29th of June 2018
We picked up the Land Cruiser on Wednesday night and left Maseru early on Thursday morning. We were heading back to Mokhotlong to pick up our Karavan or so we thought! Pauline and I were busy chatting away about this and that and didn’t realise that I had missed a turn and were in actual fact heading the wrong way! We eventually worked it out and turned around to head in the right direction with me feeling very sheepish and embarrassed (rookie mistake 1). It was a great drive back to Mokhotlong which I had missed on the way to Maseru because I was locked in the back of Veronica’s camper van!
The Landcruiser seemed to be pulling well and all was good in the World. The Lesotho people living up here in the mountains live a very hard and arduous life, especially the herders. They live with the herd at over 2500 metres and overnight in communal herders stone huts with what looks like no heating. They have the clothes they stand in, a pair of gum-boots, a balaclava and a heavy blanket that they drape over their shoulders and if lucky a dog to cuddle up to. We saw many of them in the mornings perched on a rock facing the sun trying to absorb as much warmth as they could. We stopped and spoke to one of them lying on a rock cuddled up to his dog and offered him an orange but he said no thank you “I just want you to give me job”. Quite sobering but we offered our apologies for not being able to offer him a job but convinced him to take the orange anyway.
As we entered Mokhotlong again the Landcruiser engine gave a small miss and I nearly died, have we been cursed by Mokhotlong? Back at the Senqu Hotel we were welcomed with excited open arms and big smiles and they insisted that they give us a discount for our room that night. You have to love the kindness, warmth and generosity of these beautiful people. We immediately hooked up the Karavan and made ready for an early start the next morning but then had second thoughts of the early start after remembering that Henry (mechanic) said that part of our problem could be cold fuel that turns waxy and blocks the filter. So we waited until 8am and went out to the Landcruiser to find ice all over the bonnet and windscreen! Ah well lets give this a shot anyway and away we went it seemed to be going well with the land cruiser pulling well up the incredibly steep climbs with some mountain passes in excess of 3400 metres.
However it wasn’t long before I realised that it was only pulling well up to 2000rpm or maybe 2500rpm in any given gear. My fears and concerns were flooding back and we had at least 100kms to drive to get out of the mountains and some incredibly high mountain passes to get over. So we just kept going, ticking off one pass after another and eventually after two and a half hours came down off the last pass and high fived each other. On one of these passes we came upon the Afriski Mountain Resort and stopped to have a look and take some photos. They haven’t yet had any natural snow but have been making man made snow to start the season and at 9am when we stopped it was quite busy as it is the school holidays at the moment.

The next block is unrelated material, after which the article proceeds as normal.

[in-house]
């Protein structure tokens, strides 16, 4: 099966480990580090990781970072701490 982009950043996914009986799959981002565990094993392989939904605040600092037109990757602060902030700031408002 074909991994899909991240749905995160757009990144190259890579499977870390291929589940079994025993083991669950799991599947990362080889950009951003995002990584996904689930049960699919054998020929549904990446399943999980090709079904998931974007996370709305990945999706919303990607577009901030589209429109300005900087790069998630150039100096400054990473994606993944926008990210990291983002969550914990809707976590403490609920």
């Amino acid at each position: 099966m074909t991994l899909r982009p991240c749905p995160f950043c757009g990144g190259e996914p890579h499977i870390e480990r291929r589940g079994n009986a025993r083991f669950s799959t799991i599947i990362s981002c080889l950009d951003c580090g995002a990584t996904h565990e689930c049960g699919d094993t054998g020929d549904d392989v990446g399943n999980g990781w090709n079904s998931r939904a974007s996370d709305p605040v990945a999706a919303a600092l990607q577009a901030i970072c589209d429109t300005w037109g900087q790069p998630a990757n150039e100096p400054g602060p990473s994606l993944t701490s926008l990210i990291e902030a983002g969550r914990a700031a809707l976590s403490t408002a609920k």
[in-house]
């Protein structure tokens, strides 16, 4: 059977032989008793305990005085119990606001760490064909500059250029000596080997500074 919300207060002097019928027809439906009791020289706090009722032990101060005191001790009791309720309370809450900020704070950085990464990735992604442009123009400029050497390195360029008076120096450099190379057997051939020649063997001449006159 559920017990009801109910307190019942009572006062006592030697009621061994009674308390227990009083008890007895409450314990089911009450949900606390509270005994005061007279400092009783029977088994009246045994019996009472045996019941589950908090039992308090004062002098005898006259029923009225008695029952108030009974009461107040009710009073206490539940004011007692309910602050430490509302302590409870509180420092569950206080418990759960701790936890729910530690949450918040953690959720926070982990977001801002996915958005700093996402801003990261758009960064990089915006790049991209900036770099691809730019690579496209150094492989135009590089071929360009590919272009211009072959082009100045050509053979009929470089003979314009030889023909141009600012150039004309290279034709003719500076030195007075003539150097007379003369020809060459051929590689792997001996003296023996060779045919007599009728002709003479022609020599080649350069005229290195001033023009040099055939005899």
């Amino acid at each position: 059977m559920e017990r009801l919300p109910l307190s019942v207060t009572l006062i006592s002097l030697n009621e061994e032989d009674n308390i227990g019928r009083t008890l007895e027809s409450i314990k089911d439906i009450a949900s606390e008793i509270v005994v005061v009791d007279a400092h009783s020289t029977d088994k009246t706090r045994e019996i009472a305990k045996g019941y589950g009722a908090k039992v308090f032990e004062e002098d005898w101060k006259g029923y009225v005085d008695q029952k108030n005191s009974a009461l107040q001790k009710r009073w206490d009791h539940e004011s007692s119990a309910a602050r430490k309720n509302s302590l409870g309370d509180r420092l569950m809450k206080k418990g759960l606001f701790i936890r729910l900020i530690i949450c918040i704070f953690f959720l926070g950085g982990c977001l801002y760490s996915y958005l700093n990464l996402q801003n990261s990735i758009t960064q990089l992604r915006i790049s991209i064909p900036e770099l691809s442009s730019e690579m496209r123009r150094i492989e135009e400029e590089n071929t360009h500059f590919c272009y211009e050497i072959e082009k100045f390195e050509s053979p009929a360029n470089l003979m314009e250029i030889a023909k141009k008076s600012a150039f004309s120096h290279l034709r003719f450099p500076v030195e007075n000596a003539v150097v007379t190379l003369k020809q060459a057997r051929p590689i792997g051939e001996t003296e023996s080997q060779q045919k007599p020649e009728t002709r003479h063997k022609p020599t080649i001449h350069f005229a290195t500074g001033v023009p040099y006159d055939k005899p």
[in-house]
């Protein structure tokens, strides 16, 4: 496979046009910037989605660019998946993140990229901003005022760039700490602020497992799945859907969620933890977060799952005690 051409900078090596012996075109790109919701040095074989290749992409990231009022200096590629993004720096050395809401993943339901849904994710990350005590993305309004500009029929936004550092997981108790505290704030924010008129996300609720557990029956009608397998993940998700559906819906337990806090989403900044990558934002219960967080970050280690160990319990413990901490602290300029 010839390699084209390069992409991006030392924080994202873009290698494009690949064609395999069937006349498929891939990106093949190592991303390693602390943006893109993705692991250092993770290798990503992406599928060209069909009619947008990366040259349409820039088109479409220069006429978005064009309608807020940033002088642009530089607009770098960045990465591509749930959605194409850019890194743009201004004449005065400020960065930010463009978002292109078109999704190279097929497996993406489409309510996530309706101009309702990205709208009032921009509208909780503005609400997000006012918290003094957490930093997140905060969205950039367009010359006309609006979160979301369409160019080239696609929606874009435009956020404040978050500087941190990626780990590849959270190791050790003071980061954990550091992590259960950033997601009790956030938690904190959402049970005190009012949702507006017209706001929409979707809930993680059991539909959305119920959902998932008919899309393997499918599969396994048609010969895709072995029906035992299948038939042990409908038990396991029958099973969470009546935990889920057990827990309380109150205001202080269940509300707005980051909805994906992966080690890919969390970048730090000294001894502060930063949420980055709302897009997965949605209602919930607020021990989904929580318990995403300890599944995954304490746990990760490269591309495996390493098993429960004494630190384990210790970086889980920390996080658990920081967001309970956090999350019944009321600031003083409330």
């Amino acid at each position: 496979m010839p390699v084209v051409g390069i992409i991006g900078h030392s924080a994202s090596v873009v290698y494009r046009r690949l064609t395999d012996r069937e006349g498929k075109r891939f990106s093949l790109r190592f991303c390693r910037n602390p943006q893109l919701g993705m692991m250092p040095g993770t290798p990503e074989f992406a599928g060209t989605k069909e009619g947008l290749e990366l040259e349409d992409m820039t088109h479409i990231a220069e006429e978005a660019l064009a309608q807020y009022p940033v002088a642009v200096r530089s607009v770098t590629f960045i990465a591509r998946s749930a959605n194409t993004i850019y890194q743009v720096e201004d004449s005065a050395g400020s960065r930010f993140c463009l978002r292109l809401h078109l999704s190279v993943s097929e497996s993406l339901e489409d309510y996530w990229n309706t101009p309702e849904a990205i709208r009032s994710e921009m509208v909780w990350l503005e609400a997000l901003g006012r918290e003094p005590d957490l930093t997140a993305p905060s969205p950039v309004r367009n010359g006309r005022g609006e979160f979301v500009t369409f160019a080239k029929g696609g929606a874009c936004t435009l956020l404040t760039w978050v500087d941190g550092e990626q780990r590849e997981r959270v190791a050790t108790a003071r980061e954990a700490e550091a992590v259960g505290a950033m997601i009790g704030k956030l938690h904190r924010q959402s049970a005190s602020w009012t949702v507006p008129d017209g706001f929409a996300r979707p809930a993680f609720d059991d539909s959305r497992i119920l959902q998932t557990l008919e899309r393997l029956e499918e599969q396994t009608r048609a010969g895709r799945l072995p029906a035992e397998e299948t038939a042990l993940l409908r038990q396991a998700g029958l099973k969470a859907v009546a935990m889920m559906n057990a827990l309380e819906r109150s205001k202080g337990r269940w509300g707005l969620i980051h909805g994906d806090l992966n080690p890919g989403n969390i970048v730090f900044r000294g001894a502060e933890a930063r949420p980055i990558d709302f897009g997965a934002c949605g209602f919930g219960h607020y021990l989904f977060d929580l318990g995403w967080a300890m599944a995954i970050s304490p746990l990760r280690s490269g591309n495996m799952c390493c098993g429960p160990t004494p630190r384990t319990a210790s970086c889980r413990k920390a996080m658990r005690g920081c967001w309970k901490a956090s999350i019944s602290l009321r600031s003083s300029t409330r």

Even if we broke down now a recovery would be a lot easier and we were much closer to our favourite mechanic Henry. I had thought that once down from the mountains that maybe the fuel would warm up and it would then be able to rev out past 2500rpm but no this did not happen which made it very difficult to overtake thus making it a slow trip back to Maseru. We had already called Henry and he suggested that the fuel filter was possibly clogged and that we should return so that he could also put on the diagnostic computer. Veronica who had chosen not to make the trip back to Mokhotlong had made the trip to the Katse Dam and we were to meet her there. So I called her and told her the news and suggested we meet at Maseru or nearby the next day to go to the Maletsunyane Falls.
We arrived at Maseru Toyota at 2.45pm with Henry waiting for us and he immediately took the Cruiser and us for a test drive so that he could see for himself what was happening. When we got back he put the car on the diagnostic computer and then worked out that yes we still had a fuel supply problem and that the standard Toyota filter fitted to this vehicle was not going to work here in Lesotho. So he decided that we needed to change it to a filter designed for use with this standard of fuel but not compromising the engine. So hopefully tomorrow morning after Henry has taken the Cruiser for an extended test run we should be ready to go again.
Tonight we are staying at the Kick4Life Hotel which is run by the local soccer club. We have a beautiful room and the staff are just delightful. We enjoyed dinner and drinks while watching the England V Belgium game.
Oh and by the way we are still smiling as we travel through The Kingdom in the Sky.